PENARTH’S LIFEBOAT, FIRE SERVICE & POLICE CHOPPER IN £10,000 “HOAX” CALL-OUT

Penarth Lifeboat has an AIS transmitter which enables its position to be tracked at all times (RNLI)

Penarth Fire and Rescue Service’s fire-boat was joined last night by Penarth Lifeboat and a South Wales police helicopter to search the River Taff following reports received by the police of a  “missing man”- 

South Wales Fire and Rescue now say they understand that the emergency call (made originally to the police) could have been a hoax.

The South Wales Fire and Rescue Boat

Both the Fire Service vessels and Penarth lifeboat combed the River Taff and the entire area of Cardiff Bay after the initial call was received just after 16:00 .

A police helicopter was also brought in to comb the area using infra-red sensing cameras. The area covered from was Clarence Road to the main A4232 bridge and the entire area of Cardiff Bay

Police have not released any information about the person or persons who raised the initial alarm.

The combined cost of the operation – including the helicopter – could be as much as £5,000 to £10,000. Operations were stood down at 20:00.

About NewsNet

Penarth Daily News email address dmj@newsnet.uk . Penarth Daily News is an independent free on-line fair and balanced news service published by NewsNet Ltd covering the town of Penarth in the Vale of Glamorgan, Wales, UK. All our news items are based on the information we receive or discover at the time of publication and are published on the basis that they are accurate to the best of our knowledge and belief at that time. Comments posted on the site by commentators reflect their opinions and are not necessarily shared, endorsed or supported by Penarth Daily News.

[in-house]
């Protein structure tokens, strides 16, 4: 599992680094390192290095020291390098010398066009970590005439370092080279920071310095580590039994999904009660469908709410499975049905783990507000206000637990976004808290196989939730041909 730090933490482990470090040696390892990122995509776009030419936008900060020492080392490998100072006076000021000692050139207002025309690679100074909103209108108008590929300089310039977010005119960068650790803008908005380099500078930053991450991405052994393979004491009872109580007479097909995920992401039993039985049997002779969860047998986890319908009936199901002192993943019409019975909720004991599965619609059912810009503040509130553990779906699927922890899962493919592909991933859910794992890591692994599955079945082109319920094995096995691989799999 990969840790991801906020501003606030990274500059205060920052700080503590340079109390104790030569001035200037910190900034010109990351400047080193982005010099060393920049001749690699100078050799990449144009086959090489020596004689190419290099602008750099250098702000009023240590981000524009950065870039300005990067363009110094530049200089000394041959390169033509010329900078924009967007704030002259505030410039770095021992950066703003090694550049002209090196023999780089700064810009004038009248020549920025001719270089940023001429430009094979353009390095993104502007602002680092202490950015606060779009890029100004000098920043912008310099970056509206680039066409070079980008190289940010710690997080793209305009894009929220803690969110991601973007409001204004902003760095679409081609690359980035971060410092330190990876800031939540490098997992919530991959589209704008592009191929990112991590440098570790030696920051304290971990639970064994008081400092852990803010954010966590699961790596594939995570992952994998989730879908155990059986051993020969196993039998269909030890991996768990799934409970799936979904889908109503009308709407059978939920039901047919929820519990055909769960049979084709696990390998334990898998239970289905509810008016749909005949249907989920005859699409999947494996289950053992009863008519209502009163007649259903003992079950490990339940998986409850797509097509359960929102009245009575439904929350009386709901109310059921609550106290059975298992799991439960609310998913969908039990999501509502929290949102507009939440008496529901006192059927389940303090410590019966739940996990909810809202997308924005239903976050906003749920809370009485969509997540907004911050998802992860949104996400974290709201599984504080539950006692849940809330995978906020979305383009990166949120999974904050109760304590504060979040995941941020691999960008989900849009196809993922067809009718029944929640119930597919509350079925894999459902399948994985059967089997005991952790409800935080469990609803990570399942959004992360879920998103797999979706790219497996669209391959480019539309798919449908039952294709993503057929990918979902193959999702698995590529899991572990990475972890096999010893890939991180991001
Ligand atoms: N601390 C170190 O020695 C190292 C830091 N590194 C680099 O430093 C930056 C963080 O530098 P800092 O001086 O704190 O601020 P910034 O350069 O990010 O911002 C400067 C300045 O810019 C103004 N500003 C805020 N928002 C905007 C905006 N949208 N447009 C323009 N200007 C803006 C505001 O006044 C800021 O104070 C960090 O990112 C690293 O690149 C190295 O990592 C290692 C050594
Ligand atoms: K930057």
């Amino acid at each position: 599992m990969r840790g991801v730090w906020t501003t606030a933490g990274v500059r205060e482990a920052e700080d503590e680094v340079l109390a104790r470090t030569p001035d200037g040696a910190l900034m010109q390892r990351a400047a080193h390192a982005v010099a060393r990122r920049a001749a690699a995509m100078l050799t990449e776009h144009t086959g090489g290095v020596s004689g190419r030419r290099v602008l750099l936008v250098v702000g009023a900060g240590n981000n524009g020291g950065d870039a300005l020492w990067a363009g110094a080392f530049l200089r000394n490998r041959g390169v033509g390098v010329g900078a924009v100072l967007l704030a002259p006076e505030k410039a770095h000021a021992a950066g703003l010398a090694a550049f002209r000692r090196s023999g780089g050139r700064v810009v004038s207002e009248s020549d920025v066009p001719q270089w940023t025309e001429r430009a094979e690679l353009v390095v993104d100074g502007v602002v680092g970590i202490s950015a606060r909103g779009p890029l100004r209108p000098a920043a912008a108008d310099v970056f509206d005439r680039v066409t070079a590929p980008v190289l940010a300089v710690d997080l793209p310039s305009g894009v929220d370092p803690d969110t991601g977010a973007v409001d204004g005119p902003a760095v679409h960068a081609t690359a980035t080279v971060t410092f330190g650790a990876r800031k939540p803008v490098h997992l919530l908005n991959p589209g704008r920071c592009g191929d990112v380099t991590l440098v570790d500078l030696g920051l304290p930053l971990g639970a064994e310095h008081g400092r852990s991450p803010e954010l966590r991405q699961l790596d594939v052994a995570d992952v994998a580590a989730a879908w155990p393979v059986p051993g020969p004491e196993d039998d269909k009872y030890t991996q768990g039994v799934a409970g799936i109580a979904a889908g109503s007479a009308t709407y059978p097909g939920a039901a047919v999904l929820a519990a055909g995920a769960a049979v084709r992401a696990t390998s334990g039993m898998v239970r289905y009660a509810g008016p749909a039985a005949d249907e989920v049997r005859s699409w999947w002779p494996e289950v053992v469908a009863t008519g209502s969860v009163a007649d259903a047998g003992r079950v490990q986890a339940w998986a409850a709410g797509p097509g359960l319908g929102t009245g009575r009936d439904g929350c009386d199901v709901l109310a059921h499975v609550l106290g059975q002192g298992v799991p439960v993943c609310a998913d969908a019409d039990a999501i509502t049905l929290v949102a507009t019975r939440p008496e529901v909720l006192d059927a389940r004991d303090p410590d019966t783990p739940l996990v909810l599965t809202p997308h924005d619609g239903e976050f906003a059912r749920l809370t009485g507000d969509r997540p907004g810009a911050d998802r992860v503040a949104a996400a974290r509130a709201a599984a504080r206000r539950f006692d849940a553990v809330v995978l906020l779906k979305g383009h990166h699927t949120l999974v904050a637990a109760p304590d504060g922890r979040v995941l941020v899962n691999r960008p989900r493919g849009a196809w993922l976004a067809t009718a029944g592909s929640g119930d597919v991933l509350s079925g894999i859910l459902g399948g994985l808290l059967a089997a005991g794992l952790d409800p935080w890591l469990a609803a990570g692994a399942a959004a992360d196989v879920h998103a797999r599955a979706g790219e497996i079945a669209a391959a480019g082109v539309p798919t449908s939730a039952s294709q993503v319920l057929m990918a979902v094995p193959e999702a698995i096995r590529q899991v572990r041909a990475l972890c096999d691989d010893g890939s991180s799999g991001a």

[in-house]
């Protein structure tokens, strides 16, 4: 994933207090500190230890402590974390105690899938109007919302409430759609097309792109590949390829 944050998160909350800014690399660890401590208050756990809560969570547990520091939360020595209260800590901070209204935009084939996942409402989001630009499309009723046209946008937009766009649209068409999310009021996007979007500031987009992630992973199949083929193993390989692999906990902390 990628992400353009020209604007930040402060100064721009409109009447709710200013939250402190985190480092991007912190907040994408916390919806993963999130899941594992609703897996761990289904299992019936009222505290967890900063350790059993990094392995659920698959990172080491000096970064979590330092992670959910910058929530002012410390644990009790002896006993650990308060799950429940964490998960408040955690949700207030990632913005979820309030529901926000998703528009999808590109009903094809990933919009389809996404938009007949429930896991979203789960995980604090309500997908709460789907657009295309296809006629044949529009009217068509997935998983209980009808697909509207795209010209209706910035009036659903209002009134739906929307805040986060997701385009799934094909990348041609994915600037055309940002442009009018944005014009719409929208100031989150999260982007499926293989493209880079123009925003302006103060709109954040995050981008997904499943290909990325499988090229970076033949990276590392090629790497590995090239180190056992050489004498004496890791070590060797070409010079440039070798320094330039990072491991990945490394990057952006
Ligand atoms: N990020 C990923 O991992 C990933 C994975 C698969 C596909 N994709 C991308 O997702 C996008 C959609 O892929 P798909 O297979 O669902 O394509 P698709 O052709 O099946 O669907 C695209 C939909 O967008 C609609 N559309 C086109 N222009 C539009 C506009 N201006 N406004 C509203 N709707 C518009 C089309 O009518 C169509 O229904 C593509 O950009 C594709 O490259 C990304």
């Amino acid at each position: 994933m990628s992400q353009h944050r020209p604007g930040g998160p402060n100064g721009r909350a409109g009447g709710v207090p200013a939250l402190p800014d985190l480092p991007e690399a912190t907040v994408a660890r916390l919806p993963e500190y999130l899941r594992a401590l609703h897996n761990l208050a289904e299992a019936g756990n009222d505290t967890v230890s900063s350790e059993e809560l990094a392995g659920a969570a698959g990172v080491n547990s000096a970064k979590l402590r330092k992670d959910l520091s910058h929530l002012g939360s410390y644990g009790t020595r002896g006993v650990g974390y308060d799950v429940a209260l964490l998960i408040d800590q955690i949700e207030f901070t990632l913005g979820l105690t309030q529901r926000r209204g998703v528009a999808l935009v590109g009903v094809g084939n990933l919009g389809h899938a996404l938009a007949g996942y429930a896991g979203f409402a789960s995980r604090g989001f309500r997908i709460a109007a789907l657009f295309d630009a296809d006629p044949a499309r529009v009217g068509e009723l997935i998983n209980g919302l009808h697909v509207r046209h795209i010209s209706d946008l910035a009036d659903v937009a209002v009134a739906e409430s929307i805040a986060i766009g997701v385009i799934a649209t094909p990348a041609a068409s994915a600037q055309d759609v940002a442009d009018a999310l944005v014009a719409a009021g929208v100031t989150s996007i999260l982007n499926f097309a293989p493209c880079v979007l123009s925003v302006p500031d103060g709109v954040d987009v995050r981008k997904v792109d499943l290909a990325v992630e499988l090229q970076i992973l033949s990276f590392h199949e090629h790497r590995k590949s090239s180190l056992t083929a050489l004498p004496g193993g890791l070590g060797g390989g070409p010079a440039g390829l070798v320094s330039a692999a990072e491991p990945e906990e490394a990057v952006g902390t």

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One Response to PENARTH’S LIFEBOAT, FIRE SERVICE & POLICE CHOPPER IN £10,000 “HOAX” CALL-OUT

  1. Lone Ranger says:

    It’s interesting to see that, despite their claims last week of working with other agencies and that this is on their door step and training grounds, not to have seen CAVRA involved in this search at all?!

    It raises further questions to their interoperability and required use. If they can’t be included in basic searches for missing persons right on their doorstep, what use is the public getting from its share of money given to CAVRA? They have boats provided by the government which are ideal for this type of search, yet didn’t get called upon.

    Does this speak more about the fact that the agencies don’t see CAVRA as a fit-for-purpose organisation, capable of working to the high standards required and expected.

    Maybe the volatile and confrontational attitude of the team members has been deemed too unprofessional for the emergency services to use.

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